The advantage of the invention is that also polymer compositions with a relatively high melt index can be processed into cast film with good mechanical properties.

Another advantage is that highly mono-axially oriented films are obtained without an extension of equipment being necessary. This is illustrated by the substantial increase of the tensile strength in the machine direction.

Cast film is obtained by passing a polymer melt through a rectangular die, followed by cooling via one or more chill rolls and winding. For ethylene processing into cast film, a die gap of 0.2 to 1.5 mm is customary, and this can also be applied in the process according to the invention. Larger die gaps, for instance of 2 or 5 mm, can also be applied, variations in die geometry also being possible. It has been found that the mechanical properties of the film improve if a die gap of at least 2 mm and at most 10 mm, in particular at most 5 mm is used.

In combination with the low processing temperature, these larger die gaps result in even better mechanical properties, notably in good stiffness and tensile strength while the optical properties are also improved.

In many cases packaging film has to satisfy not only requirements relating to the mechanical properties, but also requirements as regards the optical properties. The optical properties of the film improve when a polymer composition is started from that has a melt index of at least 10 dg/min, in particular of at least 14 dg/min.

In the preparation of cast film, use is generally made of a so-called air knife. This serves to improve heat transfer from the film to the chill roll and to prevent air inclusions.

In a process according to the invention the air knife can also be used.

The process according to the invention is suitable especially for the preparation of multilayer products, like multilayer film, extrusion coated and extrusion laminated materials, but can also be used for single-layer film.

The invention will now be elucidated with reference to some examples. It is illustrated that the invention leads to films that have a high stiffness (reflected by a high modulus of elasticity) and high tensile strength and tear resistance, and good optical properties. Thus the mechanical properties of the film are substantially improved without substantial deterioration of the optical properties.

EXAMPLES AND COMPARATIVE EXAMPLES 1 TO 23

Cast film was prepared under conditions as shown in the table. The used polymer compositions were:

A. Ethylene homopolymer with a density of 921 kg/m3 and a melt index of 8.5 dg/min.

B. Ethylene homopolymer with a density of 929 kg/m3 and a melt index of 9 dg/min.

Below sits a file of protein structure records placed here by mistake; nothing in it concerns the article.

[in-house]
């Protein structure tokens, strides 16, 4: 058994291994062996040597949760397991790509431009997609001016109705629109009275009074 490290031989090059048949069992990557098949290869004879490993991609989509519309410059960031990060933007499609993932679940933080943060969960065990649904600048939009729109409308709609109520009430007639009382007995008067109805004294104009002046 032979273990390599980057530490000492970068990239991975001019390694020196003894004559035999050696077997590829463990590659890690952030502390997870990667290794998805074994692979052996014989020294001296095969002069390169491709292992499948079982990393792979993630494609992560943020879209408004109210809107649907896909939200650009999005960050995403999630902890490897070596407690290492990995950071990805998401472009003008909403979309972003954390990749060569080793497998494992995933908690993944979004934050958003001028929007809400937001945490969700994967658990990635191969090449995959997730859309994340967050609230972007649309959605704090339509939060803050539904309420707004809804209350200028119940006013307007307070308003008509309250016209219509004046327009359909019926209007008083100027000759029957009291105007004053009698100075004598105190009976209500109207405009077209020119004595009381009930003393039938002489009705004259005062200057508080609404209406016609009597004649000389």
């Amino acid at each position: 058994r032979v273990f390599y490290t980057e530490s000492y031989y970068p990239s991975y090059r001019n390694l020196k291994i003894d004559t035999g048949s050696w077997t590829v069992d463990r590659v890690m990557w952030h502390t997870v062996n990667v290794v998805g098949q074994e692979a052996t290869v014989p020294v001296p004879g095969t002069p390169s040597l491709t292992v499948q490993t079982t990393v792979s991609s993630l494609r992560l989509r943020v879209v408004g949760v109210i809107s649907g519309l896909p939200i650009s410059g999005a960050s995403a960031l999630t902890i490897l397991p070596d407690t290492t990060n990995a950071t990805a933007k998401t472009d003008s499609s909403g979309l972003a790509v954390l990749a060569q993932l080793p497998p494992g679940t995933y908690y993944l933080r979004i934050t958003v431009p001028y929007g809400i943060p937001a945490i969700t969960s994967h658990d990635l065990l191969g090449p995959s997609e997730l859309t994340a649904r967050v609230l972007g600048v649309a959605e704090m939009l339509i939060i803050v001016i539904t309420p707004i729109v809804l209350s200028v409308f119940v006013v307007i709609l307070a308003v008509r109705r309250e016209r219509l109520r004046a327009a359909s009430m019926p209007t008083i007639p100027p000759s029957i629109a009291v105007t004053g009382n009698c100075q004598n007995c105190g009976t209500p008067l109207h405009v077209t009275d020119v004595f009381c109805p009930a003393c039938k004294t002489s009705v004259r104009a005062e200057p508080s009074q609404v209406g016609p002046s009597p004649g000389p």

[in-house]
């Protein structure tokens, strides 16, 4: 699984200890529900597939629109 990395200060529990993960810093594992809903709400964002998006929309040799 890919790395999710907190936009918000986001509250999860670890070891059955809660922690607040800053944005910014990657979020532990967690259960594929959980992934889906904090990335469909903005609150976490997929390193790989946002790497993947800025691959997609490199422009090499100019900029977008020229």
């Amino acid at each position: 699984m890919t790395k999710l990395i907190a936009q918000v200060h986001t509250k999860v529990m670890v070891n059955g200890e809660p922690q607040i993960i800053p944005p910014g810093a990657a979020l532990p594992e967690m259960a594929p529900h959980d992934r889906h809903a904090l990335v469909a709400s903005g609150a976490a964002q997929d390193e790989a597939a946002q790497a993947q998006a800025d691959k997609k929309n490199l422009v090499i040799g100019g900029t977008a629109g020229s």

C. Ethylene homopolymer with a density of 931 kg/m3 and a melt index of 10 dg/min.

D. The polymer of C blended with 6% by weight of the total polymer composition of ethylene homopolymer with a density of 962 kg/m3 and a melt index of 11 dg/min.

E. Ethylene homopolymer with a density of 929 kg/m3 and a melt index of 10.5 dg/min.

F. Ethylene homopolymer with a density of 921 kg/m3 and a melt index of 16 dg/min.

G. The polymer of F blended with 3% by weight of the total polymer composition of ethylene-octene copolymer with a density of 903 kg/m3 and a melt index of 3 dg/min.

H. The polymer of F blended with 3% by weight of the total polymer composition of ethylene-octene copolymer with a density of 911 kg/m3 and a melt index of 3 dg/min.

The extrusion device used was a Barmag with a screw diameter of 75 mm and a length/diameter ratio of 27. The length of the rectangular die was 65 cm.

The melt temperature at the die gap was determined by infrared measurement or by means of a thermocouple. The film was subjected to the following determinations:

modulus of elasticity according to ASTM D 1922;

yield strength, E 25 and tensile strength according to ISO R 527 (the yield strength in the machine direction, which is defined as the peak

occurring in the force necessary to draw the film, cannot be determined due to absence of the peak; therefore, also Σ 25, the force applied to

the film at a draw ratio of 25x, is given);

puncture resistance, determined from the energy required to drive a plunger through the film at a rate of 50 mm/min;

notched tear resistance according to a method derived from DIN 53363, but with the notch in the centre of the film at a drawing rate of 2.5 cm/min; gloss according to ASTM D 523;

opacity according to ASTM D 1003;

transparency according to the Electro Evans Ltd. method.

∥ stands for machine direction,

⊥ for transverse direction.